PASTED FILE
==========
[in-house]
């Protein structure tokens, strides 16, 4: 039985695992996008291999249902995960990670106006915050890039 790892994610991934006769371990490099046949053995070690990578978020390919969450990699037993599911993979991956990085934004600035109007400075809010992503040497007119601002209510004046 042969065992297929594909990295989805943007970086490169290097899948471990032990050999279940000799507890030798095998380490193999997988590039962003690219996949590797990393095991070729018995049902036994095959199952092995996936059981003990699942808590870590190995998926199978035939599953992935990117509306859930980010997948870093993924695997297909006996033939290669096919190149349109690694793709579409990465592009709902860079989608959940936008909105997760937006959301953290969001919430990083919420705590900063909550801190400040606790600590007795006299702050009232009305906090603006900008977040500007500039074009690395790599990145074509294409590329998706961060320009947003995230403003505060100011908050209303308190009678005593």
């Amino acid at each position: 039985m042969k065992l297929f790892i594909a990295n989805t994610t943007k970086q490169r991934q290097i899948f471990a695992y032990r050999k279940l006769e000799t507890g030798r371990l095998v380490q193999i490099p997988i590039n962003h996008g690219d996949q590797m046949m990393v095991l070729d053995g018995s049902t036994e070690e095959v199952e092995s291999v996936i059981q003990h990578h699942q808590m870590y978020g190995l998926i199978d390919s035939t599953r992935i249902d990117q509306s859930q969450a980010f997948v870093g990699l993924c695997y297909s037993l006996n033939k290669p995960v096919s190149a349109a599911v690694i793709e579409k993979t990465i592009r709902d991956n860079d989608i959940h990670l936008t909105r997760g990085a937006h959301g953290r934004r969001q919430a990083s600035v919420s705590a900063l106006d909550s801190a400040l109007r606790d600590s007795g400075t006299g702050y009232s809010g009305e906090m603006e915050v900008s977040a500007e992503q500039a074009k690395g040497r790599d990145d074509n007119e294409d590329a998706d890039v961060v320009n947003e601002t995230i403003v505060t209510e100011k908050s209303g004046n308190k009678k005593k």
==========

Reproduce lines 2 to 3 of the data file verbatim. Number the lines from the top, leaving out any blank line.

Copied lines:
């Protein structure tokens, strides 16, 4: 039985695992996008291999249902995960990670106006915050890039 790892994610991934006769371990490099046949053995070690990578978020390919969450990699037993599911993979991956990085934004600035109007400075809010992503040497007119601002209510004046 042969065992297929594909990295989805943007970086490169290097899948471990032990050999279940000799507890030798095998380490193999997988590039962003690219996949590797990393095991070729018995049902036994095959199952092995996936059981003990699942808590870590190995998926199978035939599953992935990117509306859930980010997948870093993924695997297909006996033939290669096919190149349109690694793709579409990465592009709902860079989608959940936008909105997760937006959301953290969001919430990083919420705590900063909550801190400040606790600590007795006299702050009232009305906090603006900008977040500007500039074009690395790599990145074509294409590329998706961060320009947003995230403003505060100011908050209303308190009678005593």
């Amino acid at each position: 039985m042969k065992l297929f790892i594909a990295n989805t994610t943007k970086q490169r991934q290097i899948f471990a695992y032990r050999k279940l006769e000799t507890g030798r371990l095998v380490q193999i490099p997988i590039n962003h996008g690219d996949q590797m046949m990393v095991l070729d053995g018995s049902t036994e070690e095959v199952e092995s291999v996936i059981q003990h990578h699942q808590m870590y978020g190995l998926i199978d390919s035939t599953r992935i249902d990117q509306s859930q969450a980010f997948v870093g990699l993924c695997y297909s037993l006996n033939k290669p995960v096919s190149a349109a599911v690694i793709e579409k993979t990465i592009r709902d991956n860079d989608i959940h990670l936008t909105r997760g990085a937006h959301g953290r934004r969001q919430a990083s600035v919420s705590a900063l106006d909550s801190a400040l109007r606790d600590s007795g400075t006299g702050y009232s809010g009305e906090m603006e915050v900008s977040a500007e992503q500039a074009k690395g040497r790599d990145d074509n007119e294409d590329a998706d890039v961060v320009n947003e601002t995230i403003v505060t209510e100011k908050s209303g004046n308190k009678k005593k």